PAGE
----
• In fact, teacher creativity is essential to good instruction. Teachers will still be free to plan the activities and experiences that will move their students toward mastery of the program goals.
  • There will be fewer opportunities for high achieving students.
    • Again, just the opposite is true. The assessments will allow teachers to gather accurate information about student performance.  Students who have masteredconceptsshould be provided opportunities to problem solve and to apply the concepts to novel situations.
  • Our system has become “top down”.
    • Teachers working together in teams will actually flatten the organization. Teams have empowered to collaboratively create and agree upon program goals and assessments.  However, the “lone wolf” style of working by closing the classroom door and working in isolation is no longer an option.

The board and administrative team are committed to the Tam District mission statement;in fact, it is our moral imperative to ensure that all students are prepared for 21st century life.

We encourage our stakeholders to seek clarity about the true work of the district and not to be misled by those who seek to maintain the status quo.  Good schools are not the best we can do, and business as usual is not good enough.  We can ensure great outcomes for all our students by empowering our teachers to work in teams, to foster collaboration, and to learn from one another.  Our students deserve nothing less.

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For the past several years, about 96% of Tamalpais Union High School District revenue has been generated locally through property tax, parcel tax and foundation fund raising.  Community members are sometimes surprised to find out that only about 3% of our district revenue comes from state aid.  This very low percentage is the result of cuts from the state of California during the years of the recent great recession.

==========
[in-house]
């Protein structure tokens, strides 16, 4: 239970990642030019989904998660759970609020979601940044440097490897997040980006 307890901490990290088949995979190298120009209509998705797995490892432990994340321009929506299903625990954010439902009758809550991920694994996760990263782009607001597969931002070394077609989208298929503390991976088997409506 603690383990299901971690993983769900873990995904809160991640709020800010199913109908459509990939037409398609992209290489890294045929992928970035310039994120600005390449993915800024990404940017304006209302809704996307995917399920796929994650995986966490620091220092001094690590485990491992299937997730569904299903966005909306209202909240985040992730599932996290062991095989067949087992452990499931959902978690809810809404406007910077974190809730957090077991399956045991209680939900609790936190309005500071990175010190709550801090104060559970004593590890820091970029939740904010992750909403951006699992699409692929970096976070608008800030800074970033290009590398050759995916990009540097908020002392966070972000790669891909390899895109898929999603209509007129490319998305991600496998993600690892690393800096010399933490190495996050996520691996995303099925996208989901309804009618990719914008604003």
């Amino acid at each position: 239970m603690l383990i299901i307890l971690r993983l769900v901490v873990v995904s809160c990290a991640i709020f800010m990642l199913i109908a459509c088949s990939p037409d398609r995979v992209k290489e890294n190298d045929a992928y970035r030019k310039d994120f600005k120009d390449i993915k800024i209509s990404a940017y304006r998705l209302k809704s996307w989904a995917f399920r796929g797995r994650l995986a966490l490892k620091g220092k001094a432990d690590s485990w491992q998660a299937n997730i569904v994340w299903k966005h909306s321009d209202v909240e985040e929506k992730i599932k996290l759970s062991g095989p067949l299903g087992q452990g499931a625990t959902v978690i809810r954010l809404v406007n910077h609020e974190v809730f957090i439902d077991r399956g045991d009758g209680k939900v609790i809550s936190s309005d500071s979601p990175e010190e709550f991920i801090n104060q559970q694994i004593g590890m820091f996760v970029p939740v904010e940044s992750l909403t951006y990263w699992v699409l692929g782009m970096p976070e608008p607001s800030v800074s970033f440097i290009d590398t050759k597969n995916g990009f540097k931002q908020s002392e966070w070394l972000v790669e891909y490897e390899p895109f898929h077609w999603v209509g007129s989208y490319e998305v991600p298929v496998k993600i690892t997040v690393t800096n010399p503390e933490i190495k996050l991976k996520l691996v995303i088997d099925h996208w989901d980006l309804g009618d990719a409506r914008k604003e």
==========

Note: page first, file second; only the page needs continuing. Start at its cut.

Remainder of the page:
It is important for our parents, staff and community to understand that despite the reports in the media about increases to school funding because of a new law known as the “Local Control Funding Formula” or “LCFF”, Tamalpais Union High School District will not experience an increase in state aid.  The state revenue cuts we experienced during the recession will not be restored and our district will continue to rely almost exclusively on local funding. About 90% of the school districts in California will experience increases in state aid over the coming years due to the rather complicated new formula, which increases the amount of funding for low-income and English Language Learners.  However, TUHSD is one of about 10% of school districts in California that will not see an increase in state revenue as a result of the “Local Control Funding Formula”.

One positive aspect of the new formula is that TUHSD will be “held harmless” at our 2012-2013 state aid level.  In other words, the state cannot cut our funding even lower than they already have.

Another very interesting aspect of the “Local Control Funding Formula”law is that all districts, including those who receive no additional money, will be held accountable to the state laws through the creation and submission of “Local Control Accountability Plans”.  Although the State Board of Education has not yet released the specific template, TUHSD will need to create a written plan that will include details of how we are spending locally generated money to increase the achievement of our low income and English Language Learner students.  Fortunately, our district strategic plan addresses issues of student achievement and we already have plans in place to assist all students including those from low-income families and English Language Learners.

As more information about the “Local Control Accountability Plan” becomes available from the State Board of Education, it will be posted on the TUHSD website at www.tamdistrict.org